G IS FOR GERMANY
This is one of the most visually beautiful books that I’ve ever read, which at the same time treats the reader to some really great creative nonfiction. I was a little jealous—how can Nora Krug be simultaneously so good at both illustration and writing?—but also extremely inspired to experiment with the visuals in my own writing. That said, I am normally peeved when I encounter narratives of identity, especially when they come from positions of privilege. It seems overindulgent to me to put oneself at the forefront of a particular historical event, especially if you had nothing to do with it, and are just trying to make sense of your long-dead grandparents. I feel the same way about children and grandchildren of Holocaust survivors, by the way. Yes, inherited trauma, all that, but it seems like a reductive way to build one’s narrative.
But I also understand where Krug is coming from. What she writes about her cultural upbringing is fascinating, and akin to the many cultures of denial that I witness. American denial of race issues, Russian denial of colonial past, Jewish denial of the Palestinian genocide: it’s all complex ambiguities that are cancelled out by the political correctness. And this is what made the reading so important and meaningful for me. The fact that we are even conditioned into having to pick sides, both actively and retroactively, in past events, is baffling. And this way, our retrospective guilt becomes more important than not taking the wrong side of the question in the current affairs. Nationalism, nostalgia, belonging, are all false friends in one’s search for truth, and Krug’s memoir inadvertently showed to me how one can become blinded in such a search, and how lonely it is in this world, where the present is only examined with proper care when it becomes the past.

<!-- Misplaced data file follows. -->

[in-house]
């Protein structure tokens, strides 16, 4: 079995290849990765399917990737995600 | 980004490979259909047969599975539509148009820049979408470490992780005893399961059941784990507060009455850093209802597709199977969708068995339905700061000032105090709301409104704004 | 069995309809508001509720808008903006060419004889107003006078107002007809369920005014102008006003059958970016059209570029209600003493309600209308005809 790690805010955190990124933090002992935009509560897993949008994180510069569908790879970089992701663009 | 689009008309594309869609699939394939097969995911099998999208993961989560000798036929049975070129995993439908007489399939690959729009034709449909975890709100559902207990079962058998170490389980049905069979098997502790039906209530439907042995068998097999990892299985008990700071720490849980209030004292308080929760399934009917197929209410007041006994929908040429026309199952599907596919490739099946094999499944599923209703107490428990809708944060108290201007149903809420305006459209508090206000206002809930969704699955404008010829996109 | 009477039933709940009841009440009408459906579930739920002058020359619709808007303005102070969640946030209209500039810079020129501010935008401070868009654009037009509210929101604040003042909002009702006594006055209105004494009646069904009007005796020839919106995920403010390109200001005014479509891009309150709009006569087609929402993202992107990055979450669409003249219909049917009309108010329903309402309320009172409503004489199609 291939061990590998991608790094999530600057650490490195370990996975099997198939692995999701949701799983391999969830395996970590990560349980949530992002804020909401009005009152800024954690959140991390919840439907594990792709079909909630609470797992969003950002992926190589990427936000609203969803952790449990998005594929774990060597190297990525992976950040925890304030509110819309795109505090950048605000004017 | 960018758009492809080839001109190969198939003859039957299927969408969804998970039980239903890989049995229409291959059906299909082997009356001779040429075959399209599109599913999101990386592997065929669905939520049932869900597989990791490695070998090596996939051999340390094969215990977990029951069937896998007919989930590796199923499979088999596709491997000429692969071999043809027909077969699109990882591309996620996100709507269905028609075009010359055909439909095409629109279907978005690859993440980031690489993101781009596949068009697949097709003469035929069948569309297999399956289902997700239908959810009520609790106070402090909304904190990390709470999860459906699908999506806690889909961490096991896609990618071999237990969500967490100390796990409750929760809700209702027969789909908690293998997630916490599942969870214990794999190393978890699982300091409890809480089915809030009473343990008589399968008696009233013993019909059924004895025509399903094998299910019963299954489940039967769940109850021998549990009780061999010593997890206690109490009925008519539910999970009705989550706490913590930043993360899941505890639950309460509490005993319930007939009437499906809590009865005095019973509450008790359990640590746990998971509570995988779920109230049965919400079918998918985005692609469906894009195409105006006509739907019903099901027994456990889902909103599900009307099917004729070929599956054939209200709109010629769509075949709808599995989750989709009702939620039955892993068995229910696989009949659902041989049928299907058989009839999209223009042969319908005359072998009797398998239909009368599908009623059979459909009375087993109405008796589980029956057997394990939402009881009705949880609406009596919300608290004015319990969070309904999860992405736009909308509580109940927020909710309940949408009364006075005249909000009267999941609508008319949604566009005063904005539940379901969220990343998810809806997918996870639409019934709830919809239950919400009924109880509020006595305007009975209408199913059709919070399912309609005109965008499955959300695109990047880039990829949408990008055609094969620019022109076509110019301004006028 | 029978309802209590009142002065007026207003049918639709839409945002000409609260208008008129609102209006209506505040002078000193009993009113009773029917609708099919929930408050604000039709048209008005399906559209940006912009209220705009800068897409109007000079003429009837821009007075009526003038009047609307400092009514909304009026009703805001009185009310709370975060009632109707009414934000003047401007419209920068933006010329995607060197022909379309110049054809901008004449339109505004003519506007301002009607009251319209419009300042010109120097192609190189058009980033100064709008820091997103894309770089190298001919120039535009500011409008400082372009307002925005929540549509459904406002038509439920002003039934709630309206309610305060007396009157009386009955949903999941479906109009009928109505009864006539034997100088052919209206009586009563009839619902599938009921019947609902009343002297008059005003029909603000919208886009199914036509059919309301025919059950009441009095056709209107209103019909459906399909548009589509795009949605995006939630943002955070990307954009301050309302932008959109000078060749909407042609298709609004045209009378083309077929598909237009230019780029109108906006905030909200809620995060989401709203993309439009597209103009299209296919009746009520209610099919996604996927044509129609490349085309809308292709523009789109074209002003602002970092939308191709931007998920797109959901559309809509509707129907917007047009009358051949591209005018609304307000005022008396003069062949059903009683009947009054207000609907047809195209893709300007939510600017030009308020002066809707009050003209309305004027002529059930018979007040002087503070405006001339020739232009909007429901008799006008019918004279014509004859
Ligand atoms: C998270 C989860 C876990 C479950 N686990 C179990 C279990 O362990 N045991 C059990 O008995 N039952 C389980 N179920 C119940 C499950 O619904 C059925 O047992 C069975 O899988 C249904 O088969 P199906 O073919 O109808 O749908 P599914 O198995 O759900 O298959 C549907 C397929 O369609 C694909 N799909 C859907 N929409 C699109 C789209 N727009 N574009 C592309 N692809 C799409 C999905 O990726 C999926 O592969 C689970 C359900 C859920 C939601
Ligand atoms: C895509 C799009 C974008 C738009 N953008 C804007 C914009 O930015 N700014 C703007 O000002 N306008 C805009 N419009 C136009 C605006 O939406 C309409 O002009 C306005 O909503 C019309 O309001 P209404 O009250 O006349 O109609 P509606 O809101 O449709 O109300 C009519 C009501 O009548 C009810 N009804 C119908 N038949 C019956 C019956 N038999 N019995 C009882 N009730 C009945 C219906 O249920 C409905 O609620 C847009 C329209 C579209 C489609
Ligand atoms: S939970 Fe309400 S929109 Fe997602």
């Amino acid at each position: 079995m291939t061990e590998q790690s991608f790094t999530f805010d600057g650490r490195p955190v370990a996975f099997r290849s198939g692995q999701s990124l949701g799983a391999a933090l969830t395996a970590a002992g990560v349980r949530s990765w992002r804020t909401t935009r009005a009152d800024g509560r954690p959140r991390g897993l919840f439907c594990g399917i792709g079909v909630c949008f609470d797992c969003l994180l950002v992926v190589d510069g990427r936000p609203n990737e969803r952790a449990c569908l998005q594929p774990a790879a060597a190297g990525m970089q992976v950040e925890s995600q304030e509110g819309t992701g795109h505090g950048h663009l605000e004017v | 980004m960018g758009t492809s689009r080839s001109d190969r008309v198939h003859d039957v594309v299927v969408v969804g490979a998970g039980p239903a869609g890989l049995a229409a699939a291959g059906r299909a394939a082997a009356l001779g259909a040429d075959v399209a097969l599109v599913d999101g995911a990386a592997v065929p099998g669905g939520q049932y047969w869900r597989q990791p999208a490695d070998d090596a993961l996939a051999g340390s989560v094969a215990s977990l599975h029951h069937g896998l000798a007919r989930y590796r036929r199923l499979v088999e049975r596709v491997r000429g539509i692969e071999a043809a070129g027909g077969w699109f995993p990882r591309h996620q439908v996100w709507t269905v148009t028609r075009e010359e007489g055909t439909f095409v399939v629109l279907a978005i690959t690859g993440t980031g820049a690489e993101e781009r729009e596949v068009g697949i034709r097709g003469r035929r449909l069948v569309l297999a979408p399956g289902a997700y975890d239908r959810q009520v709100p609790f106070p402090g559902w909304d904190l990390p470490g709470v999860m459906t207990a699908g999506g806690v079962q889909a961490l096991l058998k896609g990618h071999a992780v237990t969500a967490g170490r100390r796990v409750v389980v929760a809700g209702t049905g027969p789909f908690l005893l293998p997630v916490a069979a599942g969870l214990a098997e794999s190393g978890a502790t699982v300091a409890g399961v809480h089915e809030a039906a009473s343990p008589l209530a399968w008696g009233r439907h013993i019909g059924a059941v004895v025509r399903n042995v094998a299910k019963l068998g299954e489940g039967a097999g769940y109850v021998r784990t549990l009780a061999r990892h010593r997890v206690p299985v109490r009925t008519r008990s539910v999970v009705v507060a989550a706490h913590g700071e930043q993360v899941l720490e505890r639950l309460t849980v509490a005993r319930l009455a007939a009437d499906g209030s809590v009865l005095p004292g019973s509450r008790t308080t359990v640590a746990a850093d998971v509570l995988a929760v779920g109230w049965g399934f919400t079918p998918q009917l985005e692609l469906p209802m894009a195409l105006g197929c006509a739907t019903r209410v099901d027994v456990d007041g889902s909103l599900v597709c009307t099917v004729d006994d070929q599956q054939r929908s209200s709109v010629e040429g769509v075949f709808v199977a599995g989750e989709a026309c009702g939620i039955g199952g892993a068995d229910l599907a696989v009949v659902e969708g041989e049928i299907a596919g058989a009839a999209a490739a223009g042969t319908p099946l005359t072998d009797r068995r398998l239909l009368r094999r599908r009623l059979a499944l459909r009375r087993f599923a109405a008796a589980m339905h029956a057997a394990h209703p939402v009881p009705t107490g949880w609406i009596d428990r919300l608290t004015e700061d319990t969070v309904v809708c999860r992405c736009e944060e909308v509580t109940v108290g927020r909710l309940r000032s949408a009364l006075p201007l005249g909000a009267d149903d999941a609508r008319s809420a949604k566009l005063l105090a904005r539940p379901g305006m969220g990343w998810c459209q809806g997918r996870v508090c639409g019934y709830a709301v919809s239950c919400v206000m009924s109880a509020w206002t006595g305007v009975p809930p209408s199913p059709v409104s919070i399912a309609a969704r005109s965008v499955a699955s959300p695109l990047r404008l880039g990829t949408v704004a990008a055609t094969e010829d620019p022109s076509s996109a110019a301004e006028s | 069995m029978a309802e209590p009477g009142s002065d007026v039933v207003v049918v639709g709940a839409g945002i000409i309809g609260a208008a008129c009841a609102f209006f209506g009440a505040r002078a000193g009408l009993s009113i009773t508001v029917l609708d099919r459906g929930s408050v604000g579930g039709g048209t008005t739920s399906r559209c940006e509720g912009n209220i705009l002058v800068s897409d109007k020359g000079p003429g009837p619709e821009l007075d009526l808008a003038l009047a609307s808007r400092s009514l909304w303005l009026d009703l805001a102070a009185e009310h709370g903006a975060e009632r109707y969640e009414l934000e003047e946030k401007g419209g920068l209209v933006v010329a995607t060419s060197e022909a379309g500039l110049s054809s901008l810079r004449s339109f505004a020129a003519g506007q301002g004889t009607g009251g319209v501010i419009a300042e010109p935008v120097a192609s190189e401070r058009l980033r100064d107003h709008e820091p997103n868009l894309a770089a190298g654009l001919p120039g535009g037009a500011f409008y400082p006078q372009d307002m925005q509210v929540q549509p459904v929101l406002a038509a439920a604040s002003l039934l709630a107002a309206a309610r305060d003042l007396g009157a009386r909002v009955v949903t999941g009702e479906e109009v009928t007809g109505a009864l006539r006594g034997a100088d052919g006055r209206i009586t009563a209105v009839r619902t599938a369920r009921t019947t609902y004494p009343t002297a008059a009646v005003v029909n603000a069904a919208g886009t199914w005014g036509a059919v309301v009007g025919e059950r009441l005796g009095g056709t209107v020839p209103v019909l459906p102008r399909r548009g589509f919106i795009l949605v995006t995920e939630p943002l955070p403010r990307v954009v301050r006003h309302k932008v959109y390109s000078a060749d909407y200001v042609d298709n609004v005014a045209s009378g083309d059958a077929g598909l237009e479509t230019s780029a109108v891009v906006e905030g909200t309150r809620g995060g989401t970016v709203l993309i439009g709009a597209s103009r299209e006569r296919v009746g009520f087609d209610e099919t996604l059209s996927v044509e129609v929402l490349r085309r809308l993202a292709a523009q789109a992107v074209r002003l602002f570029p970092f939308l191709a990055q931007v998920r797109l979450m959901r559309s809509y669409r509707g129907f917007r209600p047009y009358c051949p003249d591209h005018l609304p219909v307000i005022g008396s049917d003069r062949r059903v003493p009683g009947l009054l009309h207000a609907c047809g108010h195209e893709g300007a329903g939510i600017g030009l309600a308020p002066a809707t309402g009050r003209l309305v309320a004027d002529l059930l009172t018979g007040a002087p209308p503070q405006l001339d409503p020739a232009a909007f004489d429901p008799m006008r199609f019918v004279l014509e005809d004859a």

Belonging: A German Reckons with History and Home by Nora Krug
Published by Scribner in 2018
Original title: Heimat. Ein deutsches Familienalbum (Deutsch)